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Suffolk University faces renewed tension

Suffolk University president Margaret McKenna met with Boston Globe editors and reporters earlier this year.
Suffolk University president Margaret McKenna met with Boston Globe editors and reporters earlier this year.(Jonathan Wiggs/Globe Staff/File)

Two months after Suffolk University trustees and president Margaret McKenna reached a truce that seemed to smooth their splintered relationship, a cloud of discord is still looming over the downtown college.

A series of recent events raises new questions about the future of the besieged school, and about how long McKenna will lead it.

The college’s board of trustees has hired two attorneys to address personal and professional allegations against McKenna by public relations executive George Regan, who has threatened to sue Suffolk after it canceled his firm’s contract.

In addition, the school faces renewed scrutiny from accreditors, and professors say morale has plummeted.

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Last week, the faculty of the law and business schools passed two motions, one in support of McKenna and the other calling for the immediate resignation of board chairman Andrew Meyer and the rest of the board’s executive committee. Faculty in the College of Arts and Sciences are expected to consider the motions Thursday.

Professors said they worry the board is still working to undermine McKenna after its push to oust her backfired this year.

“We’d like it if this steady drumbeat of destabilization would stop,” said Ken Cosgrove, president of the faculty senate. “We haven’t seen much change in [the board’s] behavior at all.”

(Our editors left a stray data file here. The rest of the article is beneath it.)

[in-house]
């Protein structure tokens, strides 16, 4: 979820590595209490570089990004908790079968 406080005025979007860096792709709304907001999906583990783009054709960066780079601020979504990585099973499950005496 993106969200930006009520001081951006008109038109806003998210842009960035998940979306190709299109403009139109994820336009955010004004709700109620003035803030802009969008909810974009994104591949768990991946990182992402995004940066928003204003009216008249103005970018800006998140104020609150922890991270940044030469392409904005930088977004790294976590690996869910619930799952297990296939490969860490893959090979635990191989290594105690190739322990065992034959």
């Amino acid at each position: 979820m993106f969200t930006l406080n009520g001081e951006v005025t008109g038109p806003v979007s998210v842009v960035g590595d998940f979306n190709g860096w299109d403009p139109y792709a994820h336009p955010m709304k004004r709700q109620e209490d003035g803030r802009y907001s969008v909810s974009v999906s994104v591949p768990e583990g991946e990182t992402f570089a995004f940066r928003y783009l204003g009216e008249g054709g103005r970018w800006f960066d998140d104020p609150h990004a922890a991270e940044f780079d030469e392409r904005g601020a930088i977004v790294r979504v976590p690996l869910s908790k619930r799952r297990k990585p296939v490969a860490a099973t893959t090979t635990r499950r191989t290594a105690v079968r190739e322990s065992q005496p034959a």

In a statement Tuesday, Meyer called the faculty vote puzzling.

“The executive committee has continued to step up and take on the hard work of putting a reconstituted board together,” said the statement, sent by Larry Rasky of the firm Rasky Baerlein Strategic Communications, whom the board hired in March.

Meyer said the board is available to meet with faculty at any time and is disappointed that professors did not contact trustees before passing the motions.

“Wild shots across the campus won’t help any of us complete the job of rebuilding a culture of trust and transparency in school governance,” he said.

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McKenna responded Tuesday through university spokesman Greg Gatlin, who said “president McKenna is committed to moving this incredibly important institution forward and to working with the board on governance reforms and the adoption of new bylaws that will best serve the university.”

The legal maneuvering and faculty motions are the latest developments in Suffolk’s squabbles that began in January, when discord between McKenna and some members of the board erupted into an unusually bitter and public spat.

The board and McKenna reached a compromise in February that calls for Meyer to leave the board in May when his term expires and for McKenna to leave no later than fall 2017.

Meanwhile, the board has hired two attorneys to help it handle a demand letter sent in March by Regan, after Suffolk severed ties with his firm.